The other day I came across an article shared on Facebook written by a young girl who lost her best friend during high school. I timidly clicked the link, knowing there would likely be tears in my near future. But instead of crying, I finished the article with a smile on my face and my own thoughts on what it’s like to go on living after tragedy. So that is what brought me back here – months and months after my last post – to share a more truthful version of my life than most of you have probably seen in the past 2 1/2 years. (click here to read her article. keep scrolling to read mine)
In April of 2014, I lost my best friend. In the height of our busy lives, we’d grown apart, but Anne Marie was the kind of friend that could go weeks or months without speaking and we’d pick right back up where we left off, each of us innately knowing what the other had been through without having to say it. Her sudden and heartbreaking death cut straight to my soul. A piece of my being was gone.
Then, just as the pain of losing her was easing up, my dad passed away unexpectedly. Well, not completely unexpected – but sooner than I was ready for and in a more tragic way that I can even put into words. Alone. Sick. Sad. Peaceful. I thought that was rock bottom. That life had given my fair share of pain and things were going to start looking up. But a month later my mom was in the ER, failing to thrive and unable to care for herself. She would spend the next 2 months in a nursing facility, and I would spend the next 6 managing her life from afar and worrying that any day she would give up the fight and die on me, too. Luckily, she pulled through and is back on the track of living again.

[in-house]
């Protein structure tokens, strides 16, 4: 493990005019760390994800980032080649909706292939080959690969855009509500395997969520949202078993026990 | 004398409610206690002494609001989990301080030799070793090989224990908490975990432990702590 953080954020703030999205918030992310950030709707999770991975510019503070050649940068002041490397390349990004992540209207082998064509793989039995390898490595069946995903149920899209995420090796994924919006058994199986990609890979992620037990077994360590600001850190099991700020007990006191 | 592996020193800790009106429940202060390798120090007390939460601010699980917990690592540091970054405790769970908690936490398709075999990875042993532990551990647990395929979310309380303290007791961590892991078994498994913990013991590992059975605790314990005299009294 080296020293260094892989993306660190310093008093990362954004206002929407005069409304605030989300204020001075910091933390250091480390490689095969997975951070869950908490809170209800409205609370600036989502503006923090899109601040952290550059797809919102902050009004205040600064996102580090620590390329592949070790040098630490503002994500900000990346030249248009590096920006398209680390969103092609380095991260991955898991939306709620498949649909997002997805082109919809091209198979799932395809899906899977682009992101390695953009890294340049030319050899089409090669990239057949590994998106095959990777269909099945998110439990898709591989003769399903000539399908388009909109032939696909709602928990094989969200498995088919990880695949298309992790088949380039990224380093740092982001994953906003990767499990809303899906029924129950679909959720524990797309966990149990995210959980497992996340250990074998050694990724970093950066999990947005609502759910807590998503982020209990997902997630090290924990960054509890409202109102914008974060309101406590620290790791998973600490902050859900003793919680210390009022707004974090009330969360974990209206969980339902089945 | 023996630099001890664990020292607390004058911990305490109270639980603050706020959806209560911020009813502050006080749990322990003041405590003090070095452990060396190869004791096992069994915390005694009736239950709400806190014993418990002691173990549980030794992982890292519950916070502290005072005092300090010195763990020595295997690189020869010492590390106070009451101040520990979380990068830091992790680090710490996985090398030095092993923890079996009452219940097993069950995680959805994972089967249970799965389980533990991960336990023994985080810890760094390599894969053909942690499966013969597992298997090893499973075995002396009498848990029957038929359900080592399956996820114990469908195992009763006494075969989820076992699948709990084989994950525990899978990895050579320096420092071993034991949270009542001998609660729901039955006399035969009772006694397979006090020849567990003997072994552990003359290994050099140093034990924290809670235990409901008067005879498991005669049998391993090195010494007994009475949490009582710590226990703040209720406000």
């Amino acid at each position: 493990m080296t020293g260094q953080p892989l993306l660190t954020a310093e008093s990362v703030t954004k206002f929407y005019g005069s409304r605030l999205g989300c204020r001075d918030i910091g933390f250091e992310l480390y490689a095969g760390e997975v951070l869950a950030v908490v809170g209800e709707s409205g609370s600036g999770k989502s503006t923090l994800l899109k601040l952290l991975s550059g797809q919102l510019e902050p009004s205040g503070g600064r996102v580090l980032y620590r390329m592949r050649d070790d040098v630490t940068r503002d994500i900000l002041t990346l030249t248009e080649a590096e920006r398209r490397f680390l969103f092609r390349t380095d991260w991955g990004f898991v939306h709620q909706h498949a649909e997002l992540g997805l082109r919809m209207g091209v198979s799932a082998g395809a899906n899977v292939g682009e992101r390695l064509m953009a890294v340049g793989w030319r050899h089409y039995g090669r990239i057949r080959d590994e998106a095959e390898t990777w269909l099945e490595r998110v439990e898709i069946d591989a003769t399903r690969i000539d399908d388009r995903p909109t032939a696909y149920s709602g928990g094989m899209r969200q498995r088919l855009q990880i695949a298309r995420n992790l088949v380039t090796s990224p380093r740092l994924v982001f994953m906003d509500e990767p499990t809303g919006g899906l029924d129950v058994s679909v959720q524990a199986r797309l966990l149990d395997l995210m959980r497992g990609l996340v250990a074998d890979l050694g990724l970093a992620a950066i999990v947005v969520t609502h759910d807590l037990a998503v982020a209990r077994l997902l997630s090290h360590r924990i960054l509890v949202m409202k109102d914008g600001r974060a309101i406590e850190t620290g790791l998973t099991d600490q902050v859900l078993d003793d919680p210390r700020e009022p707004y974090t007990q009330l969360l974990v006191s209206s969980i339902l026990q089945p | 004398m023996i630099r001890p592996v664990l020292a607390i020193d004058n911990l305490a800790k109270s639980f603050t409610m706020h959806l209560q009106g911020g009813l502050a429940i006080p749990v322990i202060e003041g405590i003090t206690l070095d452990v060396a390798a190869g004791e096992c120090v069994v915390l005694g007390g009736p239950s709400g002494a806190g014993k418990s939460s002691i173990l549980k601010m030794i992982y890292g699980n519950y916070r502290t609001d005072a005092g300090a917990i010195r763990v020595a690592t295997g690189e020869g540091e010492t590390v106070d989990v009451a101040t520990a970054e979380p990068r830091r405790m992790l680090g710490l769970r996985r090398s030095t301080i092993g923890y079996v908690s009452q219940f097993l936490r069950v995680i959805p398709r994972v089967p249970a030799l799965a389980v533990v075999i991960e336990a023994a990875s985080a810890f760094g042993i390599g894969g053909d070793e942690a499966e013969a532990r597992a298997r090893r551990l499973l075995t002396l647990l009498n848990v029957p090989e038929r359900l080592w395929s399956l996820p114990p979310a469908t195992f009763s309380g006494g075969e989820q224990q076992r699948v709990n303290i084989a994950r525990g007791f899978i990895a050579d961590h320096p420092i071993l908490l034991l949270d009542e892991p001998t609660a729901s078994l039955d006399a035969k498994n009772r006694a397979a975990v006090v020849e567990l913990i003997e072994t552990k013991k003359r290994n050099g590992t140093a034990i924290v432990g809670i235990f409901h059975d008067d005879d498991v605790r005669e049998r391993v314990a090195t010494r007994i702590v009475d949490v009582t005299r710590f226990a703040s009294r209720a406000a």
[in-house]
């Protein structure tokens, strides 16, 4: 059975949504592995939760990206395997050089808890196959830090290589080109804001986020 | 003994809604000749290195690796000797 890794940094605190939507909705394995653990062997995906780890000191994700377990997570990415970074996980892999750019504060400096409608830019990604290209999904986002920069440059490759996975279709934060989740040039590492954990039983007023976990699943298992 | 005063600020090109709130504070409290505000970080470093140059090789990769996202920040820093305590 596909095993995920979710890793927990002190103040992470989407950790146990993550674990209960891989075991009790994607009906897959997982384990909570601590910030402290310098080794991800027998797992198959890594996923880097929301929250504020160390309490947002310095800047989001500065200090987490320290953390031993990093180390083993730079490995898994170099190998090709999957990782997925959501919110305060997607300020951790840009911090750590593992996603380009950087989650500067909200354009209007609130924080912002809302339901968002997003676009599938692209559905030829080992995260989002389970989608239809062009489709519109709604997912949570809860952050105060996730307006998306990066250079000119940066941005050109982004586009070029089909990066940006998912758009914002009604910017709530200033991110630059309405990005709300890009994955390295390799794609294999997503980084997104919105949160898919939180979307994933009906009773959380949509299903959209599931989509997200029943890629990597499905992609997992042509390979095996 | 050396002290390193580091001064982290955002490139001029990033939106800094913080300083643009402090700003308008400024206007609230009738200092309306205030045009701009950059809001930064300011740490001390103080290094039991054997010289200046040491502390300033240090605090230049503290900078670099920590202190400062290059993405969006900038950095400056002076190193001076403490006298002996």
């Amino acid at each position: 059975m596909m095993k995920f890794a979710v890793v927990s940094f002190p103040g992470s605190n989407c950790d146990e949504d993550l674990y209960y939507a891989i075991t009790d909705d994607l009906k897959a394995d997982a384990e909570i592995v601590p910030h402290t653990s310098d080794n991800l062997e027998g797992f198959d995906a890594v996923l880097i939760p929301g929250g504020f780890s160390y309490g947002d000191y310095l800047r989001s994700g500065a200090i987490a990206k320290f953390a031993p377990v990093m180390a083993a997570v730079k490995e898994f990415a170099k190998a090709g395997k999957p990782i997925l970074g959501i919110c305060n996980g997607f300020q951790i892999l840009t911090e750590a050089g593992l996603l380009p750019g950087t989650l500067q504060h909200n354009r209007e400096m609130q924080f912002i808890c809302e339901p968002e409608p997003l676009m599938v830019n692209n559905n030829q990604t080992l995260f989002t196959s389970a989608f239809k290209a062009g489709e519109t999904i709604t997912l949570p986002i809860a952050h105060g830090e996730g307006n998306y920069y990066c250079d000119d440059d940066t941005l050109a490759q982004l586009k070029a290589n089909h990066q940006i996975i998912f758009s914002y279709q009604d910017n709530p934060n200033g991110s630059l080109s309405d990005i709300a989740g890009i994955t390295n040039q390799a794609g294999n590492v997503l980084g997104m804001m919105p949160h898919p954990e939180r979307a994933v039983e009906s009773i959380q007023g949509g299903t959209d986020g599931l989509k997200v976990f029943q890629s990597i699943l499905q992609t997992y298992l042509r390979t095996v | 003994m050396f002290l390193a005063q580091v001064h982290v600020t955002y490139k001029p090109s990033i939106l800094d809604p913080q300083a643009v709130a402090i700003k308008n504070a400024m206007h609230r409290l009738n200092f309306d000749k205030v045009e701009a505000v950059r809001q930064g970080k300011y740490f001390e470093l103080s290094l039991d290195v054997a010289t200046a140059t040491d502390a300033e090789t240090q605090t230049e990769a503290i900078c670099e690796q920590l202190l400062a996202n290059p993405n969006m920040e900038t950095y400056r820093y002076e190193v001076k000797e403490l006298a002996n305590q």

Throw all of this on top of being a new parent, changing jobs, and another complicated family situation, and it sounds like a recipe for personal breakdown. But anyone that is close to me knows that I deal with things by elevating the good and suppressing the bad. I bury hurt and pain down deep inside and put on a smile, choosing to focus on what is going well in my life. I tend to live by the motto: Feel it. If you don’t like that way it feels, change it if you can. If you can’t, move on.
But that article made me stop and think…what did I really go through these past months and years? Should I share my feelings and stories, too? Obviously I decided to share, and here it is (some of it, anyway).
The Sad. The Bad. The Ugly.
Time stands still.
I’ll never forget where I was when I got each of the calls. When Anne Marie died, I was upstairs in my bedroom when my phone rang. It was a friend that doesn’t call that often, so I was instantly on guard thinking something was wrong. When she shared the news, my body reacted before my mind and I was somehow instantly in my closet, sitting on the floor with my knees hugged to my chest. I hung up and dialed her cell – voicemail. I dialed her parents’ landline from memory. “She’s gone.” The shortest sentence, spoken in a voice that only Momma Lisa could have had in that moment: strong, sad, comforting, factual.